Adoption and Children Bill

[back to previous text]

Tim Loughton: Although we have tabled no formal amendments to the clause, I should like to comment briefly on it and ask one small question of the Minister. Subsection (2) allows for the possibility of proving to the contrary in the witnessing of documents. It seems curious that subsection (1) does not make similar provision in relation to the far more serious question of whether a person has given consent to such proceedings. Will the Minister deal with that apparent anomaly?

Ms Winterton: Perhaps I should first give some background to the clause. It provides that a document signifying consent, which, according to part I of the Bill, must be witnessed in accordance with rules, is admissible as evidence without further proof of the signature of the person who gave such consent. It also provides that, unless proved to the contrary, a document signifying any witnessed consent is presumed to be so witnessed, and to have been executed on the date and at the place specified in the document.

The provision is intended to ensure that people are not asked to attend court and give evidence about their consent where it has been provided in the standard form. The hon. Member for East Worthing and Shoreham will recognise that the provision is designed to minimise any distress to birth parents that attending court might cause. The provision is fairly standard and is in fact included in the Adoption Act 1976. According to the provision, people will not have to offer further proof of the document in question. However, I can perhaps reassure the hon. Gentleman by pointing out that the provision will not prevent such a person from attending court to say that they did not sign. It merely states that it is acceptable for such a person not to attend court and not to provide further proof of signature.

I hope that I have dealt with the hon. Gentleman's points, and I commend the clause to the Committee.

Question put and agreed to.

Clause 99 ordered to stand part of the Bill.

Clause 104

Avoiding delay

Tim Loughton: I beg to move amendment No. 141, in page 54, line 8, leave out from '(2))—' to end of line 17 and insert—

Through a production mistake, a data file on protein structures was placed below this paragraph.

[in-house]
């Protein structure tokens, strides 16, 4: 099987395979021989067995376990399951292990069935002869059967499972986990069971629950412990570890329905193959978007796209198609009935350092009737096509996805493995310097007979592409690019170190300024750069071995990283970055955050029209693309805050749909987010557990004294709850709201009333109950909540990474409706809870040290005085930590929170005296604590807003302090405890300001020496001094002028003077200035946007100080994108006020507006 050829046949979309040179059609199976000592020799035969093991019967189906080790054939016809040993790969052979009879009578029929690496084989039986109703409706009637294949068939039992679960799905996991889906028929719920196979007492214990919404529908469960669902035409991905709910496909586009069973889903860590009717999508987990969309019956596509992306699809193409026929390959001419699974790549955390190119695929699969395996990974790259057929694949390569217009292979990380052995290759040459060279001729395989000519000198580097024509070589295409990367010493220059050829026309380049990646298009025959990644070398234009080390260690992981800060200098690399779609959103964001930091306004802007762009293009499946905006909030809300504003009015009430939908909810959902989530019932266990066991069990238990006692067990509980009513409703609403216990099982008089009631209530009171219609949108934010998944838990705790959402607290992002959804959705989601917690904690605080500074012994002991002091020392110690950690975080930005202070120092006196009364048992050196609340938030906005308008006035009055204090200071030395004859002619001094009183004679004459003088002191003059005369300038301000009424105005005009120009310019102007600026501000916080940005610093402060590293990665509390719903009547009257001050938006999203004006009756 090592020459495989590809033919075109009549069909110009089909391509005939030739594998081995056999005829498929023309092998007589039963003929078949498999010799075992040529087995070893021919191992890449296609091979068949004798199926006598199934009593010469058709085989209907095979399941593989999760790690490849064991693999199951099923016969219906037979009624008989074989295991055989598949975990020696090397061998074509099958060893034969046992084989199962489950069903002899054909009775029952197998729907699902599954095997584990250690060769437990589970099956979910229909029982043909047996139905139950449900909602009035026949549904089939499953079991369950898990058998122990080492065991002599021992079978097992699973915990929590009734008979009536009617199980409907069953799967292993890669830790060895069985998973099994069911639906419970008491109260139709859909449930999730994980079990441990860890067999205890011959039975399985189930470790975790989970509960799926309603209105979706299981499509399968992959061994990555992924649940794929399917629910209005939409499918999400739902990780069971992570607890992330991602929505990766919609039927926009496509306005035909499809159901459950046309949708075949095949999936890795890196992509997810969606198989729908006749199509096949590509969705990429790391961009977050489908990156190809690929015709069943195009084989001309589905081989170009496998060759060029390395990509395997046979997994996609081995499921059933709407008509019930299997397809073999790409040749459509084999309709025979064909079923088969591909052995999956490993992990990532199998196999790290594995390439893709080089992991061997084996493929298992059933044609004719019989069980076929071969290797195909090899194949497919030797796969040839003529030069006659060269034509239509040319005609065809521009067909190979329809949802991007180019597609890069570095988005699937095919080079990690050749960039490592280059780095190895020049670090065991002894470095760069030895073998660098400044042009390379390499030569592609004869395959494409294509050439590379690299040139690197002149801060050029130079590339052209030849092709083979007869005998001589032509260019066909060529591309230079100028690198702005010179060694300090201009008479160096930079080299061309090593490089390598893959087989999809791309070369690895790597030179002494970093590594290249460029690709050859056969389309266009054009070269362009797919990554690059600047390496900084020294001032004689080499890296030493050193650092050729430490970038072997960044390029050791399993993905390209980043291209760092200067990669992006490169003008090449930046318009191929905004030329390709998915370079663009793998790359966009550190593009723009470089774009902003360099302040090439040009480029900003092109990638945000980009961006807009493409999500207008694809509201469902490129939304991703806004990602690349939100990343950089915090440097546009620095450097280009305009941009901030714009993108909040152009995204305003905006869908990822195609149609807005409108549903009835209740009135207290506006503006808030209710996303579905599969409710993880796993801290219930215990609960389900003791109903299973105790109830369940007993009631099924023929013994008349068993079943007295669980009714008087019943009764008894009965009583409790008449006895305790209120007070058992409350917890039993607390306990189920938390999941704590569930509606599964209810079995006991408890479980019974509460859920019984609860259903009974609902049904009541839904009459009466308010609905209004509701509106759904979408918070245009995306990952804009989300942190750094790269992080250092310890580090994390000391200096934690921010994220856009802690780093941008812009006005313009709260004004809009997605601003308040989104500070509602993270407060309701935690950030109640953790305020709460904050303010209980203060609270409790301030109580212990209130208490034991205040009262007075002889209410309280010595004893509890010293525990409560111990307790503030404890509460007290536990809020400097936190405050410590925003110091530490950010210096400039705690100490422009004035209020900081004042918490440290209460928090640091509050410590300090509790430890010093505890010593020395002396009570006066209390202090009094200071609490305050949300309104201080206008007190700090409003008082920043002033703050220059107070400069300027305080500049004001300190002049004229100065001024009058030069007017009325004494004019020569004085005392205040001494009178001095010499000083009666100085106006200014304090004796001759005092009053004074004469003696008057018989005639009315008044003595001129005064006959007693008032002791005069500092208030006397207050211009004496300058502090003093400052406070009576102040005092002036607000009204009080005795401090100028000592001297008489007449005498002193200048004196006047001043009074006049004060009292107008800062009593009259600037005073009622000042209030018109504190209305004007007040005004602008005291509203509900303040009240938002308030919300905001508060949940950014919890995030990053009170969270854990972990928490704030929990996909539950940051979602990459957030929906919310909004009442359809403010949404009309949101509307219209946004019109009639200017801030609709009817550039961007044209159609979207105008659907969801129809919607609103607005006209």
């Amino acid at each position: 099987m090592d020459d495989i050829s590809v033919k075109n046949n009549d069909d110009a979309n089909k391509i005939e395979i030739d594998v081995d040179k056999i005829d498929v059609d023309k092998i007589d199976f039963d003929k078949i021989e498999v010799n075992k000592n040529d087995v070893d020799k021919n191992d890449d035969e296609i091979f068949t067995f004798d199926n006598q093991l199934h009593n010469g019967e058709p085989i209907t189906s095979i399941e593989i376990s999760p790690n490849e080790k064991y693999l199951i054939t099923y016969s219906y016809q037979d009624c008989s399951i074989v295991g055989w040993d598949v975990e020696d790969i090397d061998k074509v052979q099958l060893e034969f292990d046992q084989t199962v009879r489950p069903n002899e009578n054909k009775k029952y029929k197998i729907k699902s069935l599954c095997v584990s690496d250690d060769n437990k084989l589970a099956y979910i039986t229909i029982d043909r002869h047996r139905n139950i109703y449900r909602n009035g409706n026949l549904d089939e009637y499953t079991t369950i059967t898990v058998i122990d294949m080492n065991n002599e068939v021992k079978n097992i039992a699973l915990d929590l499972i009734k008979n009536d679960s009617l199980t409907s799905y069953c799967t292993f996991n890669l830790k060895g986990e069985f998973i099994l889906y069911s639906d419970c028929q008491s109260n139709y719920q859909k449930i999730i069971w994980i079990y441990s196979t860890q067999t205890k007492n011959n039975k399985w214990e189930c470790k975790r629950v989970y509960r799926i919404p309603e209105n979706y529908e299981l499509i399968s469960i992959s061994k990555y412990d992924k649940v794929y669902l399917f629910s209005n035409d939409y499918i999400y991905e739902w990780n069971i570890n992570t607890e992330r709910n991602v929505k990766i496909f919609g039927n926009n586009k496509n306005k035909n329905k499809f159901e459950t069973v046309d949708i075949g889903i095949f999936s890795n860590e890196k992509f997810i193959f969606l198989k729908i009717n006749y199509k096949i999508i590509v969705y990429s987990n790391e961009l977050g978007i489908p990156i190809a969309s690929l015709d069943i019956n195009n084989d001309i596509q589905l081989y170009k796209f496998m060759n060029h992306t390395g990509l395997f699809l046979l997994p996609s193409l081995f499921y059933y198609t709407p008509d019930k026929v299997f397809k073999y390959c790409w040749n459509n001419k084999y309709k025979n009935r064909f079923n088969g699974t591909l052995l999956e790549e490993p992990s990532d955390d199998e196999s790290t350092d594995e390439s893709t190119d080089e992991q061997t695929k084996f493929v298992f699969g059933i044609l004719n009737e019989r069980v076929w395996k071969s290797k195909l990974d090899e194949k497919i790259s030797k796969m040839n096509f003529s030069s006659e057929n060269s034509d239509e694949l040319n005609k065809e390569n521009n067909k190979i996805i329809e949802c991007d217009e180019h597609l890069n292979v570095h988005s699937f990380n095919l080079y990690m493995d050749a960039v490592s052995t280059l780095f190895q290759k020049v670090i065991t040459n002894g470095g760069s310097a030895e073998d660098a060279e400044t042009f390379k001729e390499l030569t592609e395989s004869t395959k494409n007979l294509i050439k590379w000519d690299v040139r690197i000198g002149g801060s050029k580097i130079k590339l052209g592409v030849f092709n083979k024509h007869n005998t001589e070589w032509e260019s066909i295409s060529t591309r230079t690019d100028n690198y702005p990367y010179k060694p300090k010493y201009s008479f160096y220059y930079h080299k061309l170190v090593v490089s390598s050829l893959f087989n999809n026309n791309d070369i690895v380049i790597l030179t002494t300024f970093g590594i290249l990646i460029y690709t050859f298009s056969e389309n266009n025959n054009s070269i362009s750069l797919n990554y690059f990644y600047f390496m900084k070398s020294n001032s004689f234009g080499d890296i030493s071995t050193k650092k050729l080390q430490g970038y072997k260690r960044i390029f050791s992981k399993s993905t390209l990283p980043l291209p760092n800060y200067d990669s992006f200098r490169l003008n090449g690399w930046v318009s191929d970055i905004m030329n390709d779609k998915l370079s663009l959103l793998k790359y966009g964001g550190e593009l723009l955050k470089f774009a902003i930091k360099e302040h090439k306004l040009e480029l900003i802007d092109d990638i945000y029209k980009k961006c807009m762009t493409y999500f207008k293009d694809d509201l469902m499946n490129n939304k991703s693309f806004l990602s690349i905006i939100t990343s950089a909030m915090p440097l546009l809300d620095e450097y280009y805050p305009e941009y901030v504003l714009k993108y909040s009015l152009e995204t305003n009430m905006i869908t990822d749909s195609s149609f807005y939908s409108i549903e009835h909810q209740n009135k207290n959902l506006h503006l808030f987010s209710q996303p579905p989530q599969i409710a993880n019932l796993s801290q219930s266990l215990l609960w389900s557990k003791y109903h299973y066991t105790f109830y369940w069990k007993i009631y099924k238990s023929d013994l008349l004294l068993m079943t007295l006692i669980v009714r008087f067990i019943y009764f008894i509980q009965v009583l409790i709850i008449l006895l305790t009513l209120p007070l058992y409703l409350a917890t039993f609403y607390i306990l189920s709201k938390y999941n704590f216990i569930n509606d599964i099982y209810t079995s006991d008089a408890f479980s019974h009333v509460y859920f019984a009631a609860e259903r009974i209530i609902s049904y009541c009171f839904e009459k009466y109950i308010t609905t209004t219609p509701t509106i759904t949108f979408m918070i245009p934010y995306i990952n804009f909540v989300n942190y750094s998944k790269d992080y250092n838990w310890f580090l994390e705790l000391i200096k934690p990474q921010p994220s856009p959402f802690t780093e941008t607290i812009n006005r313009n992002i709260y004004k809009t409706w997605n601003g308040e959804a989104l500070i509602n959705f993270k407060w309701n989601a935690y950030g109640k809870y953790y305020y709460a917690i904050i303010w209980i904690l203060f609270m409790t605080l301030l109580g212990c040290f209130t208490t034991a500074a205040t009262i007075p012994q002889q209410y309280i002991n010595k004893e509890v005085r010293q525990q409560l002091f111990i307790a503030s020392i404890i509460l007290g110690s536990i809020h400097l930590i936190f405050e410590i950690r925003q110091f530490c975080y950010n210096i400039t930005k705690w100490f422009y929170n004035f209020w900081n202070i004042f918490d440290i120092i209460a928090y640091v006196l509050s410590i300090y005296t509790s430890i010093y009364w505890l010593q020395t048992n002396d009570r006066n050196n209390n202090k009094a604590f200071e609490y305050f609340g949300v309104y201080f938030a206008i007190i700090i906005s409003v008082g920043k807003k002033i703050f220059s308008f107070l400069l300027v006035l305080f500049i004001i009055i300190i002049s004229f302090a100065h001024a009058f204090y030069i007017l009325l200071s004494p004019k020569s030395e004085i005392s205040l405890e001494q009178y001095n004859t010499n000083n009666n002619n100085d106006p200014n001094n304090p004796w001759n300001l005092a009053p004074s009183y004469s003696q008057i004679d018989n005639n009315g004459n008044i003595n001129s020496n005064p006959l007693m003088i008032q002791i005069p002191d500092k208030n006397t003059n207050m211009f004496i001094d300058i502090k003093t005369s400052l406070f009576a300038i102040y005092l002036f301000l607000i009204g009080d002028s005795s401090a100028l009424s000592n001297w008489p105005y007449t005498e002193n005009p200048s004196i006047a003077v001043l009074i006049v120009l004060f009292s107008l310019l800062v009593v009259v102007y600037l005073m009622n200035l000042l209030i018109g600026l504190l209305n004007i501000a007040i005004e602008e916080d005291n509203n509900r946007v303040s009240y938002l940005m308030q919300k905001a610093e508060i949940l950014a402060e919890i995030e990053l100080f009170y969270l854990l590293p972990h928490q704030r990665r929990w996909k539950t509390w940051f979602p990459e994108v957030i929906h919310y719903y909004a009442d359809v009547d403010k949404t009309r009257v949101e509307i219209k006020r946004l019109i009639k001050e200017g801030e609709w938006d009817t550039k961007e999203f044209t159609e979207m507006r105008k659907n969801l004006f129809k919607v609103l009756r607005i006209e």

'(a) draw up a timetable with a view to disposing of the application without delay; and

    (b) give such directions as it considers appropriate for the purpose of ensuring, so far as is reasonably practicable, that that timetable is adhered to.

    (2) Rules of court may—

    (a) specify periods within which specified steps must be taken in relation to such proceedings; and

    (b) make other provision with respect to such proceedings for the purpose of ensuring, so far as is reasonably practicable, that they are disposed of without delay.'.

The Chairman: With this it will be convenient to discuss amendments Nos. 152, in page 54, line 10, leave out 'without delay' and insert 'within 28 days'.

No. 153, in page 54, line 13, leave out 'may'.

No. 154, in page 54, line 14, leave out from '(a)' to 'and' in line 15 and insert

    'will state that any prescribed steps which must be taken in relation to such proceedings must commence within 60 days'.

No. 155, in page 54, line 16, after '(b)', insert 'may'.

Tim Loughton: The amendments relate to a very important part of the Bill dealing with the whole question of avoiding delay; a term that has featured large in our deliberations since we debated clause 1. Together with the paramount considerations for the welfare of the child, the question of delay is an important consideration on which the whole Bill is based, and we wholly concur with that. It is imperative that we define delay as closely as possible, giving clear guidance to practitioners as to what constitutes delay. ''Without delay'' is a very open-ended term that can be interpreted in a whole host of different ways by legal practitioners and other professionals dealing with adoption.